To get back on track, remember what your purpose was and work with that in mind. Work to develop a relationship of trust with your customer. Be very clear with your customers about why you are in business and what problems you help with.

If it is a big enough problem to solve and you are clear enough on how to solve it, the money will flow.

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Trust is Reciprocal

I have talked about the importance for developing trust. From Jeff Beals’ 5 steps  to Margie Warrell’s 3 core domains of Trust .

Trust

In one of those article I mentioned that trust is reciprocal. What I mean by that is, you have to trust others first for them to trust you.

Or another way of looking at it is, if you don’t trust me, I won’t trust you.

We have all met at least one person that says “I never trust anyone”. Maybe they are risk averse or maybe they have been really burned trusting the wrong person. People are selfish, they don’t care about your reasons, what they think is, “this person really just wants the best deal for themselves and wouldn’t think twice about taking advantage of me”.

So If you don’t trust me, I defiantly wont trust you. Since there is no trust, everything we both say will be misinterpreted. Once that starts, then everything we both say is guarded to reduce what is used against us. Every word is hedged to make sure we don’t get caught. We can’t be open.  With lots of unclear communication, we don’t really know what each other wants. And that’s what we each end up with, something we don’t really want.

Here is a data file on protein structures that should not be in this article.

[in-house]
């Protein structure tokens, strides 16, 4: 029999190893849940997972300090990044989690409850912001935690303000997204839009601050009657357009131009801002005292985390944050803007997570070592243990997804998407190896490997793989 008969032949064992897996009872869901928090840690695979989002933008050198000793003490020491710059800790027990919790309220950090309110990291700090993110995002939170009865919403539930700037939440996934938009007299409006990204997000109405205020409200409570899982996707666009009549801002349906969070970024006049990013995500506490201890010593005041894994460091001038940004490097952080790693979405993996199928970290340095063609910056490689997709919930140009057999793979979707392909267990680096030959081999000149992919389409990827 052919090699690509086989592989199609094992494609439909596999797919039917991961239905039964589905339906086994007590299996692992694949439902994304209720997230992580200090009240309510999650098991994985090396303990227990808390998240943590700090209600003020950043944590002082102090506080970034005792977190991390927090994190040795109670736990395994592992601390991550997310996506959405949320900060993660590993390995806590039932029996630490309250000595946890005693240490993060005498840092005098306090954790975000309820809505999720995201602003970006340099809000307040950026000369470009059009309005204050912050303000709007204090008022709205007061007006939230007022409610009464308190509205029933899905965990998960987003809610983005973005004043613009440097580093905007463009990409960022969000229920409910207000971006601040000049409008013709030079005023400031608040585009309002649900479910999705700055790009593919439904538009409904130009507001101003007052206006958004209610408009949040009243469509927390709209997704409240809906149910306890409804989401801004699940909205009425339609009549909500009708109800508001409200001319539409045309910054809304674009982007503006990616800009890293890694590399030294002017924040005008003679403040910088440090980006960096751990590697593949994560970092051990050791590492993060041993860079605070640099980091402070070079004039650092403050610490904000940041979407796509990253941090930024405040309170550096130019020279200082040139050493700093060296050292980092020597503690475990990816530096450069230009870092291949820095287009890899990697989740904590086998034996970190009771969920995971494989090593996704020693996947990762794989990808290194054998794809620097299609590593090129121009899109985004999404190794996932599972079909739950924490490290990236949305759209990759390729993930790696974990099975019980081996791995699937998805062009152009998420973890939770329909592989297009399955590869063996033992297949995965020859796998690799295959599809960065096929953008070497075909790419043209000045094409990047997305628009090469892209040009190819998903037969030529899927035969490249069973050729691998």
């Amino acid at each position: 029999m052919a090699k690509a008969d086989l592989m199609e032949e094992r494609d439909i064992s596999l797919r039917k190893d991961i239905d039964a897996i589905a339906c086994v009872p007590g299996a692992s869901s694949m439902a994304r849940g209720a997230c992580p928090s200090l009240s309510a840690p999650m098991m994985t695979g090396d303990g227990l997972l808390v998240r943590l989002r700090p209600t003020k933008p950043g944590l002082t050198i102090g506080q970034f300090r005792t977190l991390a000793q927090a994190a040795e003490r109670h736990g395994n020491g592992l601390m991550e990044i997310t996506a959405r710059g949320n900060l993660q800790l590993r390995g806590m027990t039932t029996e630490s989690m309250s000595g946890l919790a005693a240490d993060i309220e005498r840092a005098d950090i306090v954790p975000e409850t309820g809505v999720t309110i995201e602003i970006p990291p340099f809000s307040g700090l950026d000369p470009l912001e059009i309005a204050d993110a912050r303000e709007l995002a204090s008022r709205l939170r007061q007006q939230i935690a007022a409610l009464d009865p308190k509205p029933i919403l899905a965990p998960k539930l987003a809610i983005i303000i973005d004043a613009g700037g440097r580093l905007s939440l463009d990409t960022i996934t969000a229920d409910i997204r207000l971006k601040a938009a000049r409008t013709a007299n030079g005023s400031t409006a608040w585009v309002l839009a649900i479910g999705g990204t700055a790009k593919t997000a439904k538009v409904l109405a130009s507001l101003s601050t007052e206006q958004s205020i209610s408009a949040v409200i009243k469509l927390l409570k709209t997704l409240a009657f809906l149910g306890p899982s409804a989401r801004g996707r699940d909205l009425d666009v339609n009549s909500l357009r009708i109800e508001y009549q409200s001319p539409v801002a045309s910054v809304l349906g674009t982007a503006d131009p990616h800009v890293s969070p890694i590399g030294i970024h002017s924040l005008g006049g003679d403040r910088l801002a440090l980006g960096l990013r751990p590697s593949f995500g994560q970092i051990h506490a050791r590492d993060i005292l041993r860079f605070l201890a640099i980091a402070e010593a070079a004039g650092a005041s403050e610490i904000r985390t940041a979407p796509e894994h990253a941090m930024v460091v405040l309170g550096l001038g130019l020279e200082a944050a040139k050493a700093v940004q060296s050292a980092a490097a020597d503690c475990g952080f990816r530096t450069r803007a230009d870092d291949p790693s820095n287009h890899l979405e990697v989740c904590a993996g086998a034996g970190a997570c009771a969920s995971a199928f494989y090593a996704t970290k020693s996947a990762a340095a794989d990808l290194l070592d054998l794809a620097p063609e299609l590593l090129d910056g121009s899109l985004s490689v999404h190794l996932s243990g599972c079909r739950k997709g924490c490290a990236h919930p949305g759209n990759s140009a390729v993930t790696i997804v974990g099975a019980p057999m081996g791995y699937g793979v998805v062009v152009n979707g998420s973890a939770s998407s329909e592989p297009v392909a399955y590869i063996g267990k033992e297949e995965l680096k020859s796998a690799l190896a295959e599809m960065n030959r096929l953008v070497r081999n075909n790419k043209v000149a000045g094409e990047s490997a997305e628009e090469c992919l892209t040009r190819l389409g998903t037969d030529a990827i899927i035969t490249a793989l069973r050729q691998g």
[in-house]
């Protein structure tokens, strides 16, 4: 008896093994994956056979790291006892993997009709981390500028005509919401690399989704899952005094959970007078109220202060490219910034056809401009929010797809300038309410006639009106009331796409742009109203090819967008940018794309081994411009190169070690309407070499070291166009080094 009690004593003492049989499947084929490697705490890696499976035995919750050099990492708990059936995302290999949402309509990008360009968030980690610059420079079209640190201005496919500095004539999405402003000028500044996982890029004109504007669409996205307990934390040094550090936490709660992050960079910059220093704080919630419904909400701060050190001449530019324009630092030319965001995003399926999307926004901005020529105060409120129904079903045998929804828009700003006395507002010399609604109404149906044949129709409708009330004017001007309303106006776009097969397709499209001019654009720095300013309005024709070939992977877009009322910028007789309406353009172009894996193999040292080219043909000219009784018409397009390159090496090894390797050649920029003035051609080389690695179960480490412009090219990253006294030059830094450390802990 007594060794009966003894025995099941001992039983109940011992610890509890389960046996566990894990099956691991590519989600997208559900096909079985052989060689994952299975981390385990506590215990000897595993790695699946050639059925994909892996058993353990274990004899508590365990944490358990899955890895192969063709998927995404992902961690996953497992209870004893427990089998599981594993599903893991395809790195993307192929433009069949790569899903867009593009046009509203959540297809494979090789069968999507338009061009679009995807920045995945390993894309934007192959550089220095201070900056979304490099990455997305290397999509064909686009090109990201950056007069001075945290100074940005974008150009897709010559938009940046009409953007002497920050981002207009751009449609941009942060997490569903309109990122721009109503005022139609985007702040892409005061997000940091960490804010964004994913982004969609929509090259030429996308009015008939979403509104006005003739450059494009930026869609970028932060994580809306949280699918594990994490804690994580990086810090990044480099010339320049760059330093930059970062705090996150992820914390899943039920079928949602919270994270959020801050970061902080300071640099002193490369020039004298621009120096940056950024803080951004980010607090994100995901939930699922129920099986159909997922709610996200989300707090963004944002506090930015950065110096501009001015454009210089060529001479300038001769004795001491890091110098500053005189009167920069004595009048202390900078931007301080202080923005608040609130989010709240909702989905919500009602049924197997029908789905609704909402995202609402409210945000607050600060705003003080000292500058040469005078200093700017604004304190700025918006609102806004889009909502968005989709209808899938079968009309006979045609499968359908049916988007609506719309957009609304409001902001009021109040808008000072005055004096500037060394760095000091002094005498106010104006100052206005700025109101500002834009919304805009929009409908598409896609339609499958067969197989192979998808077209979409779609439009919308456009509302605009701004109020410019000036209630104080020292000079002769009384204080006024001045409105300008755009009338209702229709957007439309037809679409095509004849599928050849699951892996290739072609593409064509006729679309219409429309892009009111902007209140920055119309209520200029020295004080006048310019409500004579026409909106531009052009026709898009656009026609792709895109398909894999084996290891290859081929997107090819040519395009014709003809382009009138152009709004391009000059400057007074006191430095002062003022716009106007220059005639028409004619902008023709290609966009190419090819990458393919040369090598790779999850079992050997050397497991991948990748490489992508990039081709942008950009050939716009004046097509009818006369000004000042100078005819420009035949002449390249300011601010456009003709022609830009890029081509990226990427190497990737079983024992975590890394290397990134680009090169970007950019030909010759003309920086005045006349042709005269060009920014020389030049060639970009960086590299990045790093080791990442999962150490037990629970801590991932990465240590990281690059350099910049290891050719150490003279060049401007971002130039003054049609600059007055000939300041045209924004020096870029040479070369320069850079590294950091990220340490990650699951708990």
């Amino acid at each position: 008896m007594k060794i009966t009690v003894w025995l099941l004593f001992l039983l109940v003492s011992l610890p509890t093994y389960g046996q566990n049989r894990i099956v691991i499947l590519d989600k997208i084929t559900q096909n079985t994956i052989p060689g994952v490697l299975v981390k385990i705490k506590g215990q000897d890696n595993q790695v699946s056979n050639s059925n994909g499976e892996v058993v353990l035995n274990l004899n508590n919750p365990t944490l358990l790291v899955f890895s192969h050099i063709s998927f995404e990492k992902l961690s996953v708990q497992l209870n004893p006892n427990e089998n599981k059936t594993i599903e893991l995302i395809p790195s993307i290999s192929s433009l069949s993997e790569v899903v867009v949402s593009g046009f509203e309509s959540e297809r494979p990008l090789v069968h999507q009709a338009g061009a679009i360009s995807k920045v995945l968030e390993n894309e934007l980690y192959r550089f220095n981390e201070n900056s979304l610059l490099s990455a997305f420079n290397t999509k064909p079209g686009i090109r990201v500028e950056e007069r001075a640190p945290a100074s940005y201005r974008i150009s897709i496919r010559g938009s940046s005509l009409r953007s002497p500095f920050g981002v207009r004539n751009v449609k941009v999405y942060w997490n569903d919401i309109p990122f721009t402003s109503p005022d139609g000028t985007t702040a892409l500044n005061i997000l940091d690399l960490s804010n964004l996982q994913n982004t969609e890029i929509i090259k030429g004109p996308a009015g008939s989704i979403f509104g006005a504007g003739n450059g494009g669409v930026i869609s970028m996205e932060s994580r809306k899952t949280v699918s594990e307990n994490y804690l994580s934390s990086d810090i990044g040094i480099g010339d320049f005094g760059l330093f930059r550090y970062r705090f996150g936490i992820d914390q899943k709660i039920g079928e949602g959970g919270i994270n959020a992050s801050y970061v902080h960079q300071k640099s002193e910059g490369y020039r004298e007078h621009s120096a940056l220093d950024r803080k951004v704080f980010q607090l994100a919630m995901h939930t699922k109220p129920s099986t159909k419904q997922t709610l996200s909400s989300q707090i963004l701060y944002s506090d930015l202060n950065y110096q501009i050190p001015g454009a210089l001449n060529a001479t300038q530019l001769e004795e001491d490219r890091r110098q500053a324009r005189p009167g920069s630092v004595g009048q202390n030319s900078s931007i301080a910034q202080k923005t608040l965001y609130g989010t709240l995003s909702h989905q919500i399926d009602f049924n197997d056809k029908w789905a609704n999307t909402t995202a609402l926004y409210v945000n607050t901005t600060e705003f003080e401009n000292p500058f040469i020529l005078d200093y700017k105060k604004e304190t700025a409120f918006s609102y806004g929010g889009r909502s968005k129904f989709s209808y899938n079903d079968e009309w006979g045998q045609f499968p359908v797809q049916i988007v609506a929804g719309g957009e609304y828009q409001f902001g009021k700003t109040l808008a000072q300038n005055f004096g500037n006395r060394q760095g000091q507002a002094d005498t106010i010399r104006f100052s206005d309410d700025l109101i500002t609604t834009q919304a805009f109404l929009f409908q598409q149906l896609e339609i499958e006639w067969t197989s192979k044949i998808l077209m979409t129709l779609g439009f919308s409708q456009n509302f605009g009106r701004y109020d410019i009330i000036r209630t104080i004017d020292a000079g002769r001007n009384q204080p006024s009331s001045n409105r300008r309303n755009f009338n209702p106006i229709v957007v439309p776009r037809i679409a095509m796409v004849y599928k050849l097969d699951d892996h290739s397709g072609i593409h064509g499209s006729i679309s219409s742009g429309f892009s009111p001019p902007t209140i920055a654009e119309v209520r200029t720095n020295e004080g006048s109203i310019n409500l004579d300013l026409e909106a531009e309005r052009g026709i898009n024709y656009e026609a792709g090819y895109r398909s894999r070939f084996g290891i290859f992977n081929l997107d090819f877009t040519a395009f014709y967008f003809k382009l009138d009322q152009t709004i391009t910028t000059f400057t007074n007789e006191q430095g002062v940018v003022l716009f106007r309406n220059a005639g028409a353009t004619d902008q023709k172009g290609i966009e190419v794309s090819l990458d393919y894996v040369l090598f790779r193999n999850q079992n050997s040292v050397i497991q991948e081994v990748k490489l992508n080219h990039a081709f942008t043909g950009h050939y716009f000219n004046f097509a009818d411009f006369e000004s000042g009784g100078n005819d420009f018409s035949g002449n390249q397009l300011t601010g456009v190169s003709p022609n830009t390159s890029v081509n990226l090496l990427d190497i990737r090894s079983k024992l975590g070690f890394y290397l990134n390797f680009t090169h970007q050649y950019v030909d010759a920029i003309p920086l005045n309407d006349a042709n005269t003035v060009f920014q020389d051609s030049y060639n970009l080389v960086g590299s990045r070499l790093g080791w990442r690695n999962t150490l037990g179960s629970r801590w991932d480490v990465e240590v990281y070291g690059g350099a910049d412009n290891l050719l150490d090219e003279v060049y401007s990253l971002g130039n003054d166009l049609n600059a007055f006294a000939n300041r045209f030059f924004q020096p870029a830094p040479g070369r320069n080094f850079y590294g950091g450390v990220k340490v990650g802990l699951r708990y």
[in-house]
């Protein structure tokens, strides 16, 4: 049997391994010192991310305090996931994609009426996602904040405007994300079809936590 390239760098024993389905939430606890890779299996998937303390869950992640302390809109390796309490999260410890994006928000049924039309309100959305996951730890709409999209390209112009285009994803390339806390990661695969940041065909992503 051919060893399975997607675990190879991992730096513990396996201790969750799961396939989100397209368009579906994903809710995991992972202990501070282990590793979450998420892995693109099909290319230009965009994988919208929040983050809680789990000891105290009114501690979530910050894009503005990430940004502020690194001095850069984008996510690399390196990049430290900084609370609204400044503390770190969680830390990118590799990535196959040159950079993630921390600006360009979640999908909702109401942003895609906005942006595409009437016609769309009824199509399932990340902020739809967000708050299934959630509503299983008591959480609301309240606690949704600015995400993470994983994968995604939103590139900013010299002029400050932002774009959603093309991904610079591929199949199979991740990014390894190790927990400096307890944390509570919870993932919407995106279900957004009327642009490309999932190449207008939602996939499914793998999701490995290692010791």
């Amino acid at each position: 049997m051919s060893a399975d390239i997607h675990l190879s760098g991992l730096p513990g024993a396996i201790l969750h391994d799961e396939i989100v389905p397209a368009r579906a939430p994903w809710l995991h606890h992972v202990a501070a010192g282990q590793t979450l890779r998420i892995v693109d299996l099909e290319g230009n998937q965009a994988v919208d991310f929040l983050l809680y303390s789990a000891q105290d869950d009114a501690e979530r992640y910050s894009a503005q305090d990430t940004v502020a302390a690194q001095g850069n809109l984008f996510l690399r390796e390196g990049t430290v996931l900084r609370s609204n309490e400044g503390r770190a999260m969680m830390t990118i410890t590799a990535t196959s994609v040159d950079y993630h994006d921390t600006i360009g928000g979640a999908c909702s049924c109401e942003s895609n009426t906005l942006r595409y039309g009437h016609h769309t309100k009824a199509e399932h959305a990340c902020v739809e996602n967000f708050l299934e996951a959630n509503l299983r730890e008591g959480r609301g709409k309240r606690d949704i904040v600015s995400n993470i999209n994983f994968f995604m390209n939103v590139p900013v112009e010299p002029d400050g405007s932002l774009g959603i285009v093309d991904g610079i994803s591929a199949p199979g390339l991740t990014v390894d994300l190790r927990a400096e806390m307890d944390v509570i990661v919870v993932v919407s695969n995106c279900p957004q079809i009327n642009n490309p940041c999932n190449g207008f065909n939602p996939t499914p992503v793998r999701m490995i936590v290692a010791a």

By trusting someone from the start, you are saying, I approve of you, I like you. People love approval, to know they are ok, to know they are understood, to be liked. When people know you like them, they like you in return. This reciprocal approval is the foundation for all successful relationships. You cannot build trust without a relationship. You cannot do good deals without trust.

Robert Chen shares the benefits of trust:

  • More influential
  • Clients share more valuable information
  • You avoid big problems, people will share problems earlier
  • You are more effective at solving problems with good information
  • More effective in negotiations.

I have found these to be spot on. In that article, Robert also gives 101 practical ways to build trust these which I highly recommend. I see some on the list I need to work on.

But Craig, it’s risky to trust others. I might get burned!

Yes you might.  And if the first impression you give someone is, “I don’t trust people”, then they won’t trust you and you have just increased the likelihood that you will get burned.

Trust is so hard to establish, why wouldn’t you start there? Why hold people at arm’s length? Why make things harder on yourself? Why make it harder to do business, to reach your goals?

Trust is essential for social and economic transactions. You need people to trust you if you want to sell your products or service. Building that trust starts by first trusting others. You can’t harvest without first planting. Sow trust with every interaction.

 

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More thoughts on Trust